Wednesday, January 21, 2009

Did you see this?

Did you catch this in President Obama's inaugural on Tuesday?

"It is the. . . selflessness of workers who would rather cut their hours than see a friend lose a job that sees us through our darkest hours."

When I recently suggested in a letter to the editor that teachers' union concessions would help ordinary Rhode Islanders, not corporate executives and shareholders, to weather this financial storm, I was trounced by union members suggesting I was just anti-union.

Why aren't they criticizing President Obama?

Some good news for Rhode Islanders?

Tucked away on page B3 of the Projo, January 21, 2009, was an article, "Supreme court to hear ethics appeal", which is certainly good news for Rhode Island citizens. In fact the Supreme Court decision may have a greater impact on us than the hugely important Inauguration of President Obama.

I hope that all Rhode Islander follow this case, which can determine whether or not RI lawmakers can be held to some standard of ethical behavior instead of ignoring the people. The current "speech in debate" clause is an impediment to honest and just government.

Friday, January 2, 2009

Politics v Ethics

Robert Benson Jr., in his Providence Journal, Jan. 2, Commentary, "Legislators can ignore ethics law" asks "Where's the outrage and protest?"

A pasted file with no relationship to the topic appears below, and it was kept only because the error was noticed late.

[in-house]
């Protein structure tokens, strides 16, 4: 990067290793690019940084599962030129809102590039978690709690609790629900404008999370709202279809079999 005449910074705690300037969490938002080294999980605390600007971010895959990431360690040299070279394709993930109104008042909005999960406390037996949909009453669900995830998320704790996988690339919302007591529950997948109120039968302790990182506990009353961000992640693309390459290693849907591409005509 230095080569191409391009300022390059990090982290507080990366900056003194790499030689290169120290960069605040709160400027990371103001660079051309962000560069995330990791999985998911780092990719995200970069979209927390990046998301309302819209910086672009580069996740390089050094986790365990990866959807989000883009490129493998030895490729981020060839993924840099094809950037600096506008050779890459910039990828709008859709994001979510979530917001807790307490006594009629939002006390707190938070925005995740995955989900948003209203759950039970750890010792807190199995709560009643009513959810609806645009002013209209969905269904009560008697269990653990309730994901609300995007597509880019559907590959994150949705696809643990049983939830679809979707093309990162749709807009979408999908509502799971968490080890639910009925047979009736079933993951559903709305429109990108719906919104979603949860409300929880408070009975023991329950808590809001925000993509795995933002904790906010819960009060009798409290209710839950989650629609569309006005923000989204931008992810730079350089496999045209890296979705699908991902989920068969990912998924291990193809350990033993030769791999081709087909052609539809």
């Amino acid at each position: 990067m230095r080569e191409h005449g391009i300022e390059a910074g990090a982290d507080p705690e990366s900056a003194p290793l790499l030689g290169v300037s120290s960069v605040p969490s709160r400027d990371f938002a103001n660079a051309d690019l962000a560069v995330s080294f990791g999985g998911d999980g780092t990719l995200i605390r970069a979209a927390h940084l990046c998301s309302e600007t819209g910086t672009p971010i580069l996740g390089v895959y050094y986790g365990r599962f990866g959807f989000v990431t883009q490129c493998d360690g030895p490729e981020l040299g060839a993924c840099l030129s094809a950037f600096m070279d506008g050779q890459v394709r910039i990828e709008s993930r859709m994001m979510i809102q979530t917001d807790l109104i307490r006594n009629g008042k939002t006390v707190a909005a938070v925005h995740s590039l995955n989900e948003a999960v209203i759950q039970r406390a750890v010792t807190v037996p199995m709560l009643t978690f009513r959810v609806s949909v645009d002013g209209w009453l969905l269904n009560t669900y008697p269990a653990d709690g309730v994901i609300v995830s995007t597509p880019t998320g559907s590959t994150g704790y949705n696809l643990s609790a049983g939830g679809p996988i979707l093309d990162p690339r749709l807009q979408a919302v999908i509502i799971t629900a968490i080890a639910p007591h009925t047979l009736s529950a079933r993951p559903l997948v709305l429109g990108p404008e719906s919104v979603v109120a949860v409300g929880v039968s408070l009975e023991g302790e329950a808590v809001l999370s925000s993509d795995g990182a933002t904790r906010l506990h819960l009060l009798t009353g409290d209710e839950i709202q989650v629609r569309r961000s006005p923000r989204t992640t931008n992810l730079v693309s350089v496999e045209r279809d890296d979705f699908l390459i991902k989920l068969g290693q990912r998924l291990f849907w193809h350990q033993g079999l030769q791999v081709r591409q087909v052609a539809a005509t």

His concerns are real and frightening for every Rhode Islander no matter what party. Article VI, Section 5 of our state constitution says: "For any speech in debate, in any house, no member shall be questioned in any other place." Judge Francis Darigan has ruled that this provision means that a State Senator can not be prosecuted by the State Ethics Commission for his actions (read; votes) in the General Assembly.

The response in the local blogs to this piece was about whether more Democrats than Rebublicans were being held up as bad examples. This serves only to deflect attention away from an extremely important and serious decision by a Superior Court judge and turns it into nothing more than partisan posturing.

That's not what is important here. This is not a political issue, it's an ethics issue.

If current language in the Constitution insulates Senators or Representatives from charges of ethics violations, then that language must be changed, either by changing the Constitution itself or a challenge before the Supreme Court. As it stands now, this makes a mockery of our ethics laws.

Mr. Benson is right. Every one of us should be outraged.